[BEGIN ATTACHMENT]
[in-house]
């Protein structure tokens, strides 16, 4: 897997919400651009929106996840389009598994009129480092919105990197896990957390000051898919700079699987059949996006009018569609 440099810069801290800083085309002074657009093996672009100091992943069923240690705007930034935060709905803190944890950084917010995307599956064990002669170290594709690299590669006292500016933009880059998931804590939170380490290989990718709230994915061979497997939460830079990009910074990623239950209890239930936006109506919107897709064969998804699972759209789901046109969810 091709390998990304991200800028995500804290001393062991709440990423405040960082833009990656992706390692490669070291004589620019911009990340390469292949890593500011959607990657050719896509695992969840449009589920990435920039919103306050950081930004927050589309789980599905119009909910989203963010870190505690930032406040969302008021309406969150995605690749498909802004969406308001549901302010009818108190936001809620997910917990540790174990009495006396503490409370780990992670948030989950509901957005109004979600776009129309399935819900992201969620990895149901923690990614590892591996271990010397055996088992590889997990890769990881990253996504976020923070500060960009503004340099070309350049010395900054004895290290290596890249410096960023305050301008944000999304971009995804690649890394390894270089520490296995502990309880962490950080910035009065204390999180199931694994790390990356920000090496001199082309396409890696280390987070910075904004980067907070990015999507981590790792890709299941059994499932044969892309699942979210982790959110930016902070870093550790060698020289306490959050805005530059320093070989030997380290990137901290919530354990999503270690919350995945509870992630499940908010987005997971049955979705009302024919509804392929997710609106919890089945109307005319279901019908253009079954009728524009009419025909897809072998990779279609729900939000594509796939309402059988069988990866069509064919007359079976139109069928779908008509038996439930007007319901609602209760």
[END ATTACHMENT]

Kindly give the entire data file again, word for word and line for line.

[in-house]
């Protein structure tokens, strides 16, 4: 897997919400651009929106996840389009598994009129480092919105990197896990957390000051898919700079699987059949996006009018569609 440099810069801290800083085309002074657009093996672009100091992943069923240690705007930034935060709905803190944890950084917010995307599956064990002669170290594709690299590669006292500016933009880059998931804590939170380490290989990718709230994915061979497997939460830079990009910074990623239950209890239930936006109506919107897709064969998804699972759209789901046109969810 091709390998990304991200800028995500804290001393062991709440990423405040960082833009990656992706390692490669070291004589620019911009990340390469292949890593500011959607990657050719896509695992969840449009589920990435920039919103306050950081930004927050589309789980599905119009909910989203963010870190505690930032406040969302008021309406969150995605690749498909802004969406308001549901302010009818108190936001809620997910917990540790174990009495006396503490409370780990992670948030989950509901957005109004979600776009129309399935819900992201969620990895149901923690990614590892591996271990010397055996088992590889997990890769990881990253996504976020923070500060960009503004340099070309350049010395900054004895290290290596890249410096960023305050301008944000999304971009995804690649890394390894270089520490296995502990309880962490950080910035009065204390999180199931694994790390990356920000090496001199082309396409890696280390987070910075904004980067907070990015999507981590790792890709299941059994499932044969892309699942979210982790959110930016902070870093550790060698020289306490959050805005530059320093070989030997380290990137901290919530354990999503270690919350995945509870992630499940908010987005997971049955979705009302024919509804392929997710609106919890089945109307005319279901019908253009079954009728524009009419025909897809072998990779279609729900939000594509796939309402059988069988990866069509064919007359079976139109069928779908008509038996439930007007319901609602209760």